Tragedy for Aboriginal Land Rights - Senate approves paternal bill

 

A tragic day for land rights!
A tragic day for land rights!


August 16, 2006: "This will be marked as a tragic day for land rights in Australia," said Senator Rachel Siewert today. Despite strong criticism the laws are "paternalistic and strip Aboriginal Australians of their property rights." Amendments to Northern Territory Land Rights Act passed through the Senate today. The changes scrap the NT's 30-year-old scheme of communal land ownership under land council administration...

AUSTRALIA: Attempts by Labor and the Greens to have amendments, including the provision of 99-year leases on Aboriginal land and a reduction in powers for land councils removed from the Bill, failed.

"It became obvious during the debate that this is just part of the Government's renewed paternalistic approach to Aboriginal Australians. They are simply telling communities of their intentions, not listening to their concerns or seeking agreement or compromise," said Senator Siewert.

In some cases this involved merely telling the NT government or the land councils at a very late stage, and then claiming it was their responsibility to ensure the communities directly affected knew of these radical changes.

"The Government isn't interested in economic development and improving living conditions in Aboriginal communities, it is only interested in its own agenda of undermining land councils and traditional owners" said Senator Siewert.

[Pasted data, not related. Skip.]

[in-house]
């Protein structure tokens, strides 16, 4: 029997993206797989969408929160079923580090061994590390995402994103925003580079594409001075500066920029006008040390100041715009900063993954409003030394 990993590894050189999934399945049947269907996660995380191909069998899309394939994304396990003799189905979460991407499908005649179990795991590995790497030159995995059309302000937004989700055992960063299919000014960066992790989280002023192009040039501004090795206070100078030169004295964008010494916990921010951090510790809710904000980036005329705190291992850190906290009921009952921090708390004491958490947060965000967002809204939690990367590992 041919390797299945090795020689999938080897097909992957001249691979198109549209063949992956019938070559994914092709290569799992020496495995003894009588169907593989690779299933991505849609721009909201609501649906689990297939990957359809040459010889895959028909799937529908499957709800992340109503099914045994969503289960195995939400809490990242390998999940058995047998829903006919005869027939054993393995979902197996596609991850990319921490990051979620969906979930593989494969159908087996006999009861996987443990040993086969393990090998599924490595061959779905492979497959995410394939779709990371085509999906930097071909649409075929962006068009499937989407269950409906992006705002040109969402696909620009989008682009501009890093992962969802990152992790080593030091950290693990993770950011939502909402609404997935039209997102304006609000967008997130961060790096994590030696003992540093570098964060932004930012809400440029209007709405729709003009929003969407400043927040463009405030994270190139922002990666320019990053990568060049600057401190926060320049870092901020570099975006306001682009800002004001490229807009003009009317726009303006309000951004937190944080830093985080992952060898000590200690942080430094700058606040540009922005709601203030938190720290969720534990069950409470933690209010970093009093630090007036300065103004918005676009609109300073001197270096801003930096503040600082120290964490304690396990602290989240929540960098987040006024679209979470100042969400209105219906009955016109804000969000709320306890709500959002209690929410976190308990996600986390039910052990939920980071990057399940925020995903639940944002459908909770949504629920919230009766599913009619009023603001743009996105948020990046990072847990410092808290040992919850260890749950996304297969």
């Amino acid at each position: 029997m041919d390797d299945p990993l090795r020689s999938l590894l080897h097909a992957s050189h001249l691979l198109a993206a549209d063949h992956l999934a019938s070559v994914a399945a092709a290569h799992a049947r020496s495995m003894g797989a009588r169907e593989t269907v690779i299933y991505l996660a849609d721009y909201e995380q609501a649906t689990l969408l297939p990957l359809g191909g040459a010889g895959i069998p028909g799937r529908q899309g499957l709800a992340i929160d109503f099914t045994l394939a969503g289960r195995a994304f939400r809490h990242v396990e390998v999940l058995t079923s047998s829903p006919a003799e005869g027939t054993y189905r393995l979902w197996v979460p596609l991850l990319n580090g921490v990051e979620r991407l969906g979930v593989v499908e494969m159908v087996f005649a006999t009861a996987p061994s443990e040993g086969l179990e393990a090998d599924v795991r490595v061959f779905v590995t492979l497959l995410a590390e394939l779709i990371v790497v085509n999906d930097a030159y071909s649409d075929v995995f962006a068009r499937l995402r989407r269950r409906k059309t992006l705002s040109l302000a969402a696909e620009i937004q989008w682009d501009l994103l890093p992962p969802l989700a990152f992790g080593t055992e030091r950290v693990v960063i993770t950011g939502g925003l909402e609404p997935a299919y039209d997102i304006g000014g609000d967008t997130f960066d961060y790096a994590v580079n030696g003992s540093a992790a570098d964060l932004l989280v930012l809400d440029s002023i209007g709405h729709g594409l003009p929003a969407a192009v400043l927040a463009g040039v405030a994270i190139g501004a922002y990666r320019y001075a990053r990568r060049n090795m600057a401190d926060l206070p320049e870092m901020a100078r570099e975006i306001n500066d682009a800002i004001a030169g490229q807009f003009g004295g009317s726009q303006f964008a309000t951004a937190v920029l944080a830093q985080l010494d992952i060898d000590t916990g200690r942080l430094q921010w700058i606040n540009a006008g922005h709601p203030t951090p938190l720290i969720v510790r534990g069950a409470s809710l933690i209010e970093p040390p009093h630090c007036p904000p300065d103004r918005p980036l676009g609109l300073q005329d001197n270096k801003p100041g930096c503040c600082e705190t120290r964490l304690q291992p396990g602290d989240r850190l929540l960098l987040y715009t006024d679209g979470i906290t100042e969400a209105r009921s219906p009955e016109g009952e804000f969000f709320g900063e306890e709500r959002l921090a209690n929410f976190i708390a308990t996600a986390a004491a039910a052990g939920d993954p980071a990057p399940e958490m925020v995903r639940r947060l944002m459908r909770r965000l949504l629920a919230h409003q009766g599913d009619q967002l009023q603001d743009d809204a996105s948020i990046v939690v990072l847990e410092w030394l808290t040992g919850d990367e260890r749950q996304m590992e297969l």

A United Nations expert has warned yesterday that the federal laws overhauling land rights in the Northern Territory are unwise and unworkable. UN Special Rapporteur on adequate housing Miloon Kothari says the laws could be unworkable. Mr Kothari, who has spent the last two weeks touring Indigenous communities, says the move is unwise.

"I'm quite sure that it's not going to work," he said. Mr Kothari said home ownership arrangements for non-indigenous Australians were not necessarily suitable. "I think you have larger issues of self-determination, you have issues of community title, land titling, you have issues of just the sheer lack of family or community resources to be able to engage in the housing market," he said.

Australia could borrow from schemes in other countries, like community land trusts and cooperatives. Mr Kothari also said the government's changes were largely unknown in the affected communities.

"I think that the act has been pushed through too hurriedly," he said. "Whenever I visited places I asked both civil society groups working with the indigenous and the people themselves and nobody had even heard of the bill in the Northern Territory.

"I think there's certainly a lack of information and for something so significant which so significantly changes the terms of land essentially from a community right and a question of identity to an economic good where money can be made from leases... I think needs to be very, very carefully considered."

Some aspects of the Aboriginal Land Rights (Northern Territory) Amendment Bill 2006 could breach international law, like the Covenant on Economic, Social and Cultural Rights, he said.

Federal Labor said the debate over changes shows the Government's lack of respect for traditional owners. Labor Senator Chris Evans told the Senate the way the Government forced the amendments through is one of the most depressing processes he has been involved in.

"That's why we've concentrated so much on process, on consultation because it creates the atmosphere in which the detail is debated," he said. "They haven't been engaged with the detail because they haven't been given the opportunity. But the approach is what's been so insulting and it fundamentally represents a lack of respect a lack of respect for traditional owners."

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